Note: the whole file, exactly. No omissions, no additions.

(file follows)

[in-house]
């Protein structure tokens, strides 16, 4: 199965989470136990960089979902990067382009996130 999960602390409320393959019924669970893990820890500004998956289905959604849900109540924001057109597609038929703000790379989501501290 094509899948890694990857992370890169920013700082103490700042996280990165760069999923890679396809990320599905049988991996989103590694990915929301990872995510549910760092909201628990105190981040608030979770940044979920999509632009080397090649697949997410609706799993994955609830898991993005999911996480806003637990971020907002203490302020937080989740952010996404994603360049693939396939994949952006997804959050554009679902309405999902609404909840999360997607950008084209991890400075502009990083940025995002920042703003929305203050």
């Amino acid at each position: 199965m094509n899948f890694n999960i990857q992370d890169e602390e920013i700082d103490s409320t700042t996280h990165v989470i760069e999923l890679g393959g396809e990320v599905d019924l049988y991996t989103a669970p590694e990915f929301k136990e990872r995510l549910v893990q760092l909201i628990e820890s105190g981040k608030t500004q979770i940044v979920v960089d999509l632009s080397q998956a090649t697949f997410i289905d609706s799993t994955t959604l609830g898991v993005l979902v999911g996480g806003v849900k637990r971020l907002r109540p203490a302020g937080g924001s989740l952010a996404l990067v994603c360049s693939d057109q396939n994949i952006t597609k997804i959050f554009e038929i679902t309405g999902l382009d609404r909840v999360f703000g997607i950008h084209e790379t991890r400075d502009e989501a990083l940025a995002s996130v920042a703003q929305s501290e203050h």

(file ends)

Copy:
[in-house]
């Protein structure tokens, strides 16, 4: 199965989470136990960089979902990067382009996130 999960602390409320393959019924669970893990820890500004998956289905959604849900109540924001057109597609038929703000790379989501501290 094509899948890694990857992370890169920013700082103490700042996280990165760069999923890679396809990320599905049988991996989103590694990915929301990872995510549910760092909201628990105190981040608030979770940044979920999509632009080397090649697949997410609706799993994955609830898991993005999911996480806003637990971020907002203490302020937080989740952010996404994603360049693939396939994949952006997804959050554009679902309405999902609404909840999360997607950008084209991890400075502009990083940025995002920042703003929305203050």
């Amino acid at each position: 199965m094509n899948f890694n999960i990857q992370d890169e602390e920013i700082d103490s409320t700042t996280h990165v989470i760069e999923l890679g393959g396809e990320v599905d019924l049988y991996t989103a669970p590694e990915f929301k136990e990872r995510l549910v893990q760092l909201i628990e820890s105190g981040k608030t500004q979770i940044v979920v960089d999509l632009s080397q998956a090649t697949f997410i289905d609706s799993t994955t959604l609830g898991v993005l979902v999911g996480g806003v849900k637990r971020l907002r109540p203490a302020g937080g924001s989740l952010a996404l990067v994603c360049s693939d057109q396939n994949i952006t597609k997804i959050f554009e038929i679902t309405g999902l382009d609404r909840v999360f703000g997607i950008h084209e790379t991890r400075d502009e989501a990083l940025a995002s996130v920042a703003q929305s501290e203050h």